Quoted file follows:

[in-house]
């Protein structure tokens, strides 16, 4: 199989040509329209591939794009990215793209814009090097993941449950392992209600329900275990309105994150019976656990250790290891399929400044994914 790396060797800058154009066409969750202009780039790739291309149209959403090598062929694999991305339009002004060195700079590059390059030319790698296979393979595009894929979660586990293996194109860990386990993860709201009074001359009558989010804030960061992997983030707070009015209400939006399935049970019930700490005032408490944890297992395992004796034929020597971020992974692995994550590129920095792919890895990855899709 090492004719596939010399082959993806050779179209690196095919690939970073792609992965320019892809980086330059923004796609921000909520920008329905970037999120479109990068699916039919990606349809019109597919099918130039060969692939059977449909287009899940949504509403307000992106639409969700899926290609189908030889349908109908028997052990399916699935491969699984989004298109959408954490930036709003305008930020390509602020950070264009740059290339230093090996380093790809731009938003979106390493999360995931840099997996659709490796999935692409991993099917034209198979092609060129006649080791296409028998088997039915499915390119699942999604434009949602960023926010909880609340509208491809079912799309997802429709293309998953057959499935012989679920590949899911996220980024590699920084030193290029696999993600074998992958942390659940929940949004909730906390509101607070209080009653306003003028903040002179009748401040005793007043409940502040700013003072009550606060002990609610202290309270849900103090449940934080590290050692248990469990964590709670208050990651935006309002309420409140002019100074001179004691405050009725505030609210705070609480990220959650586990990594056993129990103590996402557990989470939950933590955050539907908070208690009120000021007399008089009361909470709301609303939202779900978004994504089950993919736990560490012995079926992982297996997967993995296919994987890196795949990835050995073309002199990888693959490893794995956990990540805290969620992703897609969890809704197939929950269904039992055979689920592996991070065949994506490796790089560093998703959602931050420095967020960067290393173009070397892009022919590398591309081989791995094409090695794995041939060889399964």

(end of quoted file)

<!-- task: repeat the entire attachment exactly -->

[in-house]
């Protein structure tokens, strides 16, 4: 199989040509329209591939794009990215793209814009090097993941449950392992209600329900275990309105994150019976656990250790290891399929400044994914 790396060797800058154009066409969750202009780039790739291309149209959403090598062929694999991305339009002004060195700079590059390059030319790698296979393979595009894929979660586990293996194109860990386990993860709201009074001359009558989010804030960061992997983030707070009015209400939006399935049970019930700490005032408490944890297992395992004796034929020597971020992974692995994550590129920095792919890895990855899709 090492004719596939010399082959993806050779179209690196095919690939970073792609992965320019892809980086330059923004796609921000909520920008329905970037999120479109990068699916039919990606349809019109597919099918130039060969692939059977449909287009899940949504509403307000992106639409969700899926290609189908030889349908109908028997052990399916699935491969699984989004298109959408954490930036709003305008930020390509602020950070264009740059290339230093090996380093790809731009938003979106390493999360995931840099997996659709490796999935692409991993099917034209198979092609060129006649080791296409028998088997039915499915390119699942999604434009949602960023926010909880609340509208491809079912799309997802429709293309998953057959499935012989679920590949899911996220980024590699920084030193290029696999993600074998992958942390659940929940949004909730906390509101607070209080009653306003003028903040002179009748401040005793007043409940502040700013003072009550606060002990609610202290309270849900103090449940934080590290050692248990469990964590709670208050990651935006309002309420409140002019100074001179004691405050009725505030609210705070609480990220959650586990990594056993129990103590996402557990989470939950933590955050539907908070208690009120000021007399008089009361909470709301609303939202779900978004994504089950993919736990560490012995079926992982297996997967993995296919994987890196795949990835050995073309002199990888693959490893794995956990990540805290969620992703897609969890809704197939929950269904039992055979689920592996991070065949994506490796790089560093998703959602931050420095967020960067290393173009070397892009022919590398591309081989791995094409090695794995041939060889399964």